Thursday, December 30, 2010

20 years ago...The Web, the Internet's "Killer App" and Mosaic, the Web's "Killer App"

Well it was 20 years ago today,
Sargent Pepper taught a band to play...

The web as we know it is less than 20 years old. 

Using concepts from earlier hypertext systems, English engineer and computer scientist Sir Tim Berners-Lee, now the Director of theWorld Wide Web Consortium, wrote a proposal in March 1989 for what would eventually become the World Wide Web.[

1] At CERN in Geneva, Switzerland, Berners-Lee and Belgian computer scientist Robert Cailliau proposed in 1990 to use "HyperText ... to link and access information of various kinds as a web of nodes in which the user can browse at will",[2] and publicly introduced the project in December.[3] [Wikipedia]

The web exploded. But only in 1993 after a young team (notably including Marc Andreesen) at the National Center for Supercomputing Applications, began developing Mosaic - the first popular graphical browser for the World Wide Web. And from that time forward the universe that is the Internet and the Web has continued to expand at a rate that seems, at times, to approach the speed of light. This was the Internet's Big Bang.

What is happening at this very moment that in 20 years may be comparable in scope to the revolution brought on by the Web?


----------------
Tom Higley
303.570.8888

Sunday, December 19, 2010

Bye Bye to Books (as we knew them)

In ten years or less, books will be gone. Not completely, of course. A few will remain. The poor will have them. And the rich will have them as well, for very different reasons. The poor will have them because they won't be able to afford to carry around the devices that most people use for consuming content. And the rich will have them as collectors items. Beyond that, a few printed books will still turn up here and there, but the industry and the experience as we knew it has joined the "walking dead."

Tuesday, December 14, 2010

Aspen Live 3: Tie Your ___ Shoes!

Just Tie Your Shoes.

Day 3 of Aspen Live unfolded a bit differently than the previous 2 days. We assembled in the fireside lounge of the St. Regis, and Jim Lewi began the proceedings. Someone had missed the intros of a previous day, so we did that again. (Don Strasburg embraced his bestowed title of "scariest guy in the room.) When the intros were out of the way, Lewi began . . . .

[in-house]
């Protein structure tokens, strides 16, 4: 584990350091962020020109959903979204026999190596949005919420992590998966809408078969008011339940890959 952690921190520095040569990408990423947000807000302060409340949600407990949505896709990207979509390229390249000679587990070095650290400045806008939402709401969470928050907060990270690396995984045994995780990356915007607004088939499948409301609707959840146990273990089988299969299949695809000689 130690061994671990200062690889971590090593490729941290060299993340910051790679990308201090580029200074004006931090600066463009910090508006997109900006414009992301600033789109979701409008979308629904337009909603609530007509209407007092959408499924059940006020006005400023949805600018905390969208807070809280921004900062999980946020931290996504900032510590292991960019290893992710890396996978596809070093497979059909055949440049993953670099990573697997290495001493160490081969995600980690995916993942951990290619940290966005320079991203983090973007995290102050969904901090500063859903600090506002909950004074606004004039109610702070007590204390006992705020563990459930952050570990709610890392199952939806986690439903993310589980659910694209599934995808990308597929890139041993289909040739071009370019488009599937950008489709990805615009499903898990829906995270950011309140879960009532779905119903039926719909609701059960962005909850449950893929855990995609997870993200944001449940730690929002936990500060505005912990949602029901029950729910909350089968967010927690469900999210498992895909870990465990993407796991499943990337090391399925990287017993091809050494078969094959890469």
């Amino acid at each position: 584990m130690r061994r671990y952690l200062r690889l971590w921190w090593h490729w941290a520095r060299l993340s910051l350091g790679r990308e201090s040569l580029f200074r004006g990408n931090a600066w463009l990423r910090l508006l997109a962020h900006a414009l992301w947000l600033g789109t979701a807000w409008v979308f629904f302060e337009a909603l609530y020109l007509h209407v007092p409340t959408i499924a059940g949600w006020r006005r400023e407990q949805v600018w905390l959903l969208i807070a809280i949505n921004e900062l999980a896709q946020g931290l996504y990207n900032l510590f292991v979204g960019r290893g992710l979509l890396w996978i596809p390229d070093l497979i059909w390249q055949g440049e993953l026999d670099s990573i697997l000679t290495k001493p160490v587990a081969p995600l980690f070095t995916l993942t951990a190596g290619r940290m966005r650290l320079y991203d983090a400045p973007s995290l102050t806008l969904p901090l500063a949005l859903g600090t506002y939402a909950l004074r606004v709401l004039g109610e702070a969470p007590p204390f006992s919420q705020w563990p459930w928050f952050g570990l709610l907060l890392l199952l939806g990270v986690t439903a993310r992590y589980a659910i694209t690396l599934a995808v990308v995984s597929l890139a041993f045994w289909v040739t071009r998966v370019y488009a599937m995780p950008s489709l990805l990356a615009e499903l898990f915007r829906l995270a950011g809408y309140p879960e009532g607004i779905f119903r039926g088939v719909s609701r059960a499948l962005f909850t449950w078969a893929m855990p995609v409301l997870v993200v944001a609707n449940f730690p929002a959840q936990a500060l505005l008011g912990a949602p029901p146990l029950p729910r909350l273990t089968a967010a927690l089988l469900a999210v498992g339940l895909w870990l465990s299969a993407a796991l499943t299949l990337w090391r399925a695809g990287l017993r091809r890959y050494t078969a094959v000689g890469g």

We heard these past two days that '
talent is overpaid.' We've heard that before.
We heard that tickets are overpriced. We've heard that before.

At this point, Bob Lefsetz stepped in. Taking control of the meeting, he seemed determined, as moderator, to get more specifics from people in the group. He began interviewing group attendees, one at a time. This was great in a couple respects. It got people talking who might not have been willing to speak out, and Bob didn't always settle for the "soft" response. He pressed people to provide real answers to the questions. 
  • You just signed with Average Joe Entertainment; did you get an advance?
  • If you didn't get an advance, why did you sign with them?
  • Response: because they really understood the artist, and they had real assets that we could use. 
Of course that sort of prodding has always been a part of Aspen Live. A promoter will say one thing, and an agent will jump in with a vocal objection. An agent will say another thing, and a promoter will chime in with "WAIT, WAIT, WAIT, come on here, you're missing the whole point!!!!" while the agent pleads, "Let me finish!" That's part of what makes these things interesting. 

And that's part of what made the systematic approach a bit problematic. The culture of the group may be the most important thing here. And I'm not looking for a more sanitized, well organized experience. That just isn't who we are. The trick for future Aspen conferences is going to come down to growing the base (slowly, carefully) and managing the process without choking off the character (and characters) of the proceedings.   

This time, I'm not going to share the details of the conversations, but I will mention a proposal we discussed. The idea put forward was that we try, as a group, to select an artist or two or three that we would agree to support. (Dan Steinberg of Square Peg Concerts pointed out that we can't even agree as a group on where to go to dinner [at least not without Jamie Loeb's help].) We'll see. I'm not persuaded that this is how we function as a group. I think it's more about relationships and learning from each other.  

The afternoon session ended with these words of simple, common sense: "Just tie your shoes." Before you start to run, before you get all excited and get carried away, just tie your shoes. Of course, since this is Aspen Live, it isn't quite that simple. Because we are who we are in the music business, it's not so much "Just Tie Your Shoes," as "Just Tie Your F*cking Shoes."

Since the conference ended, I've been thinking a lot about one thing. This business of music - built during a particular time, based on particular sets of circumstances and conditions - is operated at the top by experienced people who learned how to make things work. And they're still learning, still paying attention to things that are affecting the environment - disruptive changes that range from technology to legal to demographic / cultural. Still, it seems to me that the only thing that keeps this part of the business from going the way of the recorded music industry is the "live" and "in-person" nature of the experience. And this is fortunate for the folks who built this business from the ground up, the promoters, agents, managers and artists that played to the baby-boomers and reaped the rewards of larger rooms with much higher ticket prices.